Just a caution: dogs that are great at giving things to people are sometimes not good at all if other dogs are nearby, because they fear the other dog will steal it. My advice is not to try to remove something from your dog with other dogs nearby until you get a real good feel for his behavior.

Good luck! This is a very common problem and most of us (myself included) originally do exactly the wrong thing and worse the problem. We've all been there. :-)
Beth,
I agree that the displeasure with having something taken away is normal. But that's not the behavior we're worried about. It's the behavior that occurred where took an item away and he lashed out with barring his teeth, growling and barking, and lunging to bite our hands in anger if we came too close to calm him down. When it happened in Petco, there were children hiding behind their parents thinking he was a violent dog that would attack them when we removed him from the store.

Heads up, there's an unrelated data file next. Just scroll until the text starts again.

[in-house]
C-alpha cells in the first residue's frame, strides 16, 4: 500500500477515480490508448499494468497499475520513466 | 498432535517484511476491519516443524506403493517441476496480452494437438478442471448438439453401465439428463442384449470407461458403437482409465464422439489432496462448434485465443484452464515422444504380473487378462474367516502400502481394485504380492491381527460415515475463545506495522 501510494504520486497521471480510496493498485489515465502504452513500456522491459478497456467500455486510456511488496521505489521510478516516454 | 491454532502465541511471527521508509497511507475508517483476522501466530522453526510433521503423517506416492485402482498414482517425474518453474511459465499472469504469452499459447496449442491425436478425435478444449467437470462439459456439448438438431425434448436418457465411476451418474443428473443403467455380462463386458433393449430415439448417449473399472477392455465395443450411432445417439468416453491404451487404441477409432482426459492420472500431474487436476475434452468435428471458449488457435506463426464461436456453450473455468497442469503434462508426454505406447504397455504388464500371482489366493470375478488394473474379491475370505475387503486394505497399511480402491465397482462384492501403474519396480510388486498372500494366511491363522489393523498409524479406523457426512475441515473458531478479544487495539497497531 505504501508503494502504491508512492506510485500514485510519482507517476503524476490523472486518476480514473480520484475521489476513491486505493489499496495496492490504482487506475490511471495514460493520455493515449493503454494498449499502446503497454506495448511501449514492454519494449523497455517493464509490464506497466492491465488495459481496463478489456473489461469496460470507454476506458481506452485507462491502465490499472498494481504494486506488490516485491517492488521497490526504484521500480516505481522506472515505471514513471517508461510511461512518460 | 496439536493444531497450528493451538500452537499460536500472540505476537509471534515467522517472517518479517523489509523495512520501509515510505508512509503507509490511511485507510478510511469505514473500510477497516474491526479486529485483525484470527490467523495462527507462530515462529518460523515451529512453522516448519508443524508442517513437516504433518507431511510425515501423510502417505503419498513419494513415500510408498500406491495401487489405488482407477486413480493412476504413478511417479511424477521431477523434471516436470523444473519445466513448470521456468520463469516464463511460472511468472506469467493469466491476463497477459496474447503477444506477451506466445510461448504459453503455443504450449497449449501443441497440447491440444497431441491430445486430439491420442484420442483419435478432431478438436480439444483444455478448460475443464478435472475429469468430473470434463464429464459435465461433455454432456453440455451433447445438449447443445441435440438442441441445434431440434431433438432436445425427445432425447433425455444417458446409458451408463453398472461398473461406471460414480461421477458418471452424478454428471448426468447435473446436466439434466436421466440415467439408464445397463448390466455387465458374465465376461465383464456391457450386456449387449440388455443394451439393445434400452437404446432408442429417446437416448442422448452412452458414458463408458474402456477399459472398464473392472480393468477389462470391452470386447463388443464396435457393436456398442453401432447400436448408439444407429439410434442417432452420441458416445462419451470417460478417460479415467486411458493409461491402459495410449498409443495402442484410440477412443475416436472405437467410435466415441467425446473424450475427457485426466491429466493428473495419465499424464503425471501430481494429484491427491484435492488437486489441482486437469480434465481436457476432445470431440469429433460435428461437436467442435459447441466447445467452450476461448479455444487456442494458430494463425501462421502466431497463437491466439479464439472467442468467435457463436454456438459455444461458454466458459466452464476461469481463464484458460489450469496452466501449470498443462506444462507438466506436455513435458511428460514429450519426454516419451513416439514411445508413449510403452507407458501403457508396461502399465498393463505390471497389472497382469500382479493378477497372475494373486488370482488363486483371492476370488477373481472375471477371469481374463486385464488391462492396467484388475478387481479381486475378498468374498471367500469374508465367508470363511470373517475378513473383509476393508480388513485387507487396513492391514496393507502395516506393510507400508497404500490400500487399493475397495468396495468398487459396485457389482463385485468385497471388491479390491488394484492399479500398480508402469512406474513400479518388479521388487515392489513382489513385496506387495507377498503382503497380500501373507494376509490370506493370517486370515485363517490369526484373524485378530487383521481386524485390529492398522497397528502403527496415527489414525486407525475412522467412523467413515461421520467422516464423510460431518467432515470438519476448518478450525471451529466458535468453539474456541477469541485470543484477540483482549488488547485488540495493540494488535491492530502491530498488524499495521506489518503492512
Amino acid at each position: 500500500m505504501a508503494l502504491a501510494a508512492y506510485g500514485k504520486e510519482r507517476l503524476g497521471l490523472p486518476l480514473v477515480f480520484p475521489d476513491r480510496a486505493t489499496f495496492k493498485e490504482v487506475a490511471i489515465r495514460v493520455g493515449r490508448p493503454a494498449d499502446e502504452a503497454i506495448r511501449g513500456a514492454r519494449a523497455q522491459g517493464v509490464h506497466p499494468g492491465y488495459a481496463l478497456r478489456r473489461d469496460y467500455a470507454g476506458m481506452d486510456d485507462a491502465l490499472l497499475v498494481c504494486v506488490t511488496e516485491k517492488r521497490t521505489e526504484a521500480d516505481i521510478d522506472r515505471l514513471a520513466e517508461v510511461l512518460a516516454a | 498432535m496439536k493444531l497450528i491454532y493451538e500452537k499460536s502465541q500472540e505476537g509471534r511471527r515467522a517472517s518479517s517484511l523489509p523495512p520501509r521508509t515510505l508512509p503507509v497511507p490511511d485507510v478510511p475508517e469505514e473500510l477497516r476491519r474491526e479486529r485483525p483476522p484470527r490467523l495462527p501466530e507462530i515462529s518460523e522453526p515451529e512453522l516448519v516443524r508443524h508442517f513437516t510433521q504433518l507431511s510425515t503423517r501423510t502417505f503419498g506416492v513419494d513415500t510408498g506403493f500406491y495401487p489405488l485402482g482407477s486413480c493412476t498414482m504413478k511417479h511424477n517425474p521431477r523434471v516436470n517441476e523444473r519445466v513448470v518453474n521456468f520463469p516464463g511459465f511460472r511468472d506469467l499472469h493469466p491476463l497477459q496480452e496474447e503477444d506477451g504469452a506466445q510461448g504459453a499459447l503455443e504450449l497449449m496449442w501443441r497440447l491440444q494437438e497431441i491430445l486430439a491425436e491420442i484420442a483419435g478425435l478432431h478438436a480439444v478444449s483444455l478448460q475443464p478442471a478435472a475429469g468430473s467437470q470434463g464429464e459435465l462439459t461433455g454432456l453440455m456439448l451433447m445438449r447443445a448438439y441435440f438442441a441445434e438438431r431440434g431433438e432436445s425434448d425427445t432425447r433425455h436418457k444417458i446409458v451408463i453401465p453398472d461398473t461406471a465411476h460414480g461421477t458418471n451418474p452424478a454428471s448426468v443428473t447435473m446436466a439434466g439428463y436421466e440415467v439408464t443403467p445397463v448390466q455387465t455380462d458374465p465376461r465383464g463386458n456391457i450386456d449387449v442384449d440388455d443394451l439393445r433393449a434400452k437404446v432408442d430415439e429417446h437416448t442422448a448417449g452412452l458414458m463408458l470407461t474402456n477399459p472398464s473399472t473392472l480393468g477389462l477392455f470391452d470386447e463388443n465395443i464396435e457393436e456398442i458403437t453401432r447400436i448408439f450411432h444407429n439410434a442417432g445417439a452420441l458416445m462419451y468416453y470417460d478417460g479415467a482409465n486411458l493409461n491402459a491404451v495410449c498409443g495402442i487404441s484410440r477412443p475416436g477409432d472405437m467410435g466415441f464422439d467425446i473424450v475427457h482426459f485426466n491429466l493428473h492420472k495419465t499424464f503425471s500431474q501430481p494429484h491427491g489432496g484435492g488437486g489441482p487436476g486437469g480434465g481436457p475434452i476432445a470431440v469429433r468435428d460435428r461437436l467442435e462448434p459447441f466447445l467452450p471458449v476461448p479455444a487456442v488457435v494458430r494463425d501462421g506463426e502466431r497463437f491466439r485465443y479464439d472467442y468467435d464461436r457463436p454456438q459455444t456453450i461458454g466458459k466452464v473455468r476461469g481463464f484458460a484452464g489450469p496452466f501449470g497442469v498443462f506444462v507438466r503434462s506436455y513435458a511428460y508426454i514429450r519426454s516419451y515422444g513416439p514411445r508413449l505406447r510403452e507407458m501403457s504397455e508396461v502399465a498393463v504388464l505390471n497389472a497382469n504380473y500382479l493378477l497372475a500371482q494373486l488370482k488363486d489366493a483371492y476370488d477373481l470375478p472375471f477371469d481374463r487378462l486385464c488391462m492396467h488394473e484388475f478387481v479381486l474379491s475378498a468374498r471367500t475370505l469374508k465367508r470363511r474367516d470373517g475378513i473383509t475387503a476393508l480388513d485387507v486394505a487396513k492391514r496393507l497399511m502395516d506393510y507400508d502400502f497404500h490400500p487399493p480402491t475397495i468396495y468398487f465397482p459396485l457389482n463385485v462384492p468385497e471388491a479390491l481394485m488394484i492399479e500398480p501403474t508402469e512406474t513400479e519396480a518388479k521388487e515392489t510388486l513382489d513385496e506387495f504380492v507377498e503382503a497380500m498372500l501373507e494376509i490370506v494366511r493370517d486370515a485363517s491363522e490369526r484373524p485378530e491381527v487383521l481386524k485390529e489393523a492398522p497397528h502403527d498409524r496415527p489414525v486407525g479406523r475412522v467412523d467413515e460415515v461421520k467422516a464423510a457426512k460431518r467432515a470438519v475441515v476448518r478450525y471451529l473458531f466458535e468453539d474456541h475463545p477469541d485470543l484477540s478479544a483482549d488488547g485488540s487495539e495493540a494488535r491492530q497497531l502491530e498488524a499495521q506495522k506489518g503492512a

Before all this happened we had been training with trading and 'Leave it' as you suggested. A treat or toy would be taken, rewarded with treats, and given back.

Also it might not have been clear, but when I stated that we'd distract him, it would usually be with a toy or treat to trade. Normally he has no problem letting go of something and he would be praised greatly for being patient before getting an object, toy, or food back.

Maybe it was just the surroundings as he was unfamiliar in Petco and at the training site with other dogs.

My dog doesn't eat unless he has permission.  So I guess that's where I entered on this.   When I'm in the final stages of meal preparation, say, last ten minutes, I put his food down and have him sit next to it.  When we sit down to eat I say "OK!" and that releases him to eat.  

On a one or two occasions I went to eat outside and forgot to release him.  I came back in half an hour later and he had lain down, food uneaten.  There was a puddle of drool.  Poor guy.  When he is staying with other people he waits for permission, too.  While staying with another dog he was quite dismayed when, sitting quietly by his bowl, the other dog (not trained to wait) went and helped himself.